Dylan Thomas' words provide the title and the theme to John Hurt's penultimate film and his last lead role. In That Good Night he plays a terminally ill writer struggling to come to terms with his own mortality (and with no intentions of going gentle into that good night), to rebuild the wreckage of his family and to die with some semblance of dignity.

Superbly supported by Charles Dance and Sofia Helin (The Bridge) That Good Night will be screened as a tribute to our much-missed and much-loved Patron.

"Hurt and Dance are great, between them they have some fabulous dialogue - conversations which are incredibly timely given the continued euthanasia debates in Australia and globally. Hurt has some wonderful soliloquies, not surprising given this is adapted from a stage play, and Dance is his perfect counterpart."  - Film Blerg

Monday, 11 December 2017

More Films From Around The World

Where do you belong? Where do your loyalties lie? Our films from the KFF 2018 programme explore those themes from places as far apart as the USA, Iceland, Scandinavia and Sicily and closer to home, northern France.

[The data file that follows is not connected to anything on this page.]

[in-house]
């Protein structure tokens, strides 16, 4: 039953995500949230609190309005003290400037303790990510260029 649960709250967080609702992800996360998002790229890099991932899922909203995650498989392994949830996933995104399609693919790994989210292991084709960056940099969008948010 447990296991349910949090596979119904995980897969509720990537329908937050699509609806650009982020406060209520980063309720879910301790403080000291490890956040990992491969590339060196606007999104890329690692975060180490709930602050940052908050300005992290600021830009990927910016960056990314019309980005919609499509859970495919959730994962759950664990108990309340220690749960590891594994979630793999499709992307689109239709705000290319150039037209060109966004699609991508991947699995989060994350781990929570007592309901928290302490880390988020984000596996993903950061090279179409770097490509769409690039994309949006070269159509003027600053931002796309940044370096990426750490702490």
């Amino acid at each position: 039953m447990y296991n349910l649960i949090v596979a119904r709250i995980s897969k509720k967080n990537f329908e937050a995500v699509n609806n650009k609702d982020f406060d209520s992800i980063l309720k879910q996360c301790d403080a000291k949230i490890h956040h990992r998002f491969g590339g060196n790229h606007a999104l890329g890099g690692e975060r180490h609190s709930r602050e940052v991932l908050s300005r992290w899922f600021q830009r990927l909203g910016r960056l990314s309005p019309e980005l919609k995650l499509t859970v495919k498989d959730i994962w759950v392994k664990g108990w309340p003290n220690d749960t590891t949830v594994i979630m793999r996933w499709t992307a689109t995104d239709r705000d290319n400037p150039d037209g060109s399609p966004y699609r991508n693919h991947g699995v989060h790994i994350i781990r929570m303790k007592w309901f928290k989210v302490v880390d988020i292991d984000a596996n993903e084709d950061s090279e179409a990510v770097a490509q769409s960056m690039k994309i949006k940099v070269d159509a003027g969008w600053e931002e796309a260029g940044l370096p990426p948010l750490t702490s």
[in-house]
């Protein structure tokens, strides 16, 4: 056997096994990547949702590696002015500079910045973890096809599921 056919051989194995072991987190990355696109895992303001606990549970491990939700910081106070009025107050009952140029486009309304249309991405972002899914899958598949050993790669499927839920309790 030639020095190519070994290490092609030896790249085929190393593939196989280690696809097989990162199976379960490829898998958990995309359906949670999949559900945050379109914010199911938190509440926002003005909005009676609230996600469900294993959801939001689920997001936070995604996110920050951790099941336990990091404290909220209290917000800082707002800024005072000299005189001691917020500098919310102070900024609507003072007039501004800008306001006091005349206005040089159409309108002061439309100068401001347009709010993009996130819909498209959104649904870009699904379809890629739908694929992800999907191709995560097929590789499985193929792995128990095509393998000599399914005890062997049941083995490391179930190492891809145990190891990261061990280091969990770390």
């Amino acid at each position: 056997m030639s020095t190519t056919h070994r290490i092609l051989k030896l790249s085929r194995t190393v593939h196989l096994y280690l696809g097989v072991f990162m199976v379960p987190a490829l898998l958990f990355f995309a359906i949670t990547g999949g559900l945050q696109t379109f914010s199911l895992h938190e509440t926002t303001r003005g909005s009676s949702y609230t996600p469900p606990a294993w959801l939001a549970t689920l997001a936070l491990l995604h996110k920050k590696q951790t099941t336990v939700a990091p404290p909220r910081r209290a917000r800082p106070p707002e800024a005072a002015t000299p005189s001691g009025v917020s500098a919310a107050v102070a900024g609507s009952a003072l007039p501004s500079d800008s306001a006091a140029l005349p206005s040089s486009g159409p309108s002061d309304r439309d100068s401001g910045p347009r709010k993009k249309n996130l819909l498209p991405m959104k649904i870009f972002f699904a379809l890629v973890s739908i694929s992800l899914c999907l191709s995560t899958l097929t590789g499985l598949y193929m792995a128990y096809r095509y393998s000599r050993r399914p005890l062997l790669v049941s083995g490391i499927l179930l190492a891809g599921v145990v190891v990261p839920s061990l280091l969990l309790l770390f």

The Rider, an authentic and heart-rending film, is the story of Brady, a rodeo rider who just emerged from a coma and told he should not ride again. Horses are his life however and where does he go now? Decisions need to be made as to where Brady belongs.

Coming of age drama Heartstone asks the same sort of questions. A remote fishing village in Iceland. Teenage boys Thor and Christian experience a turbulent summer as one tries to win the heart of a girl while the other discovers new feelings toward his best friend.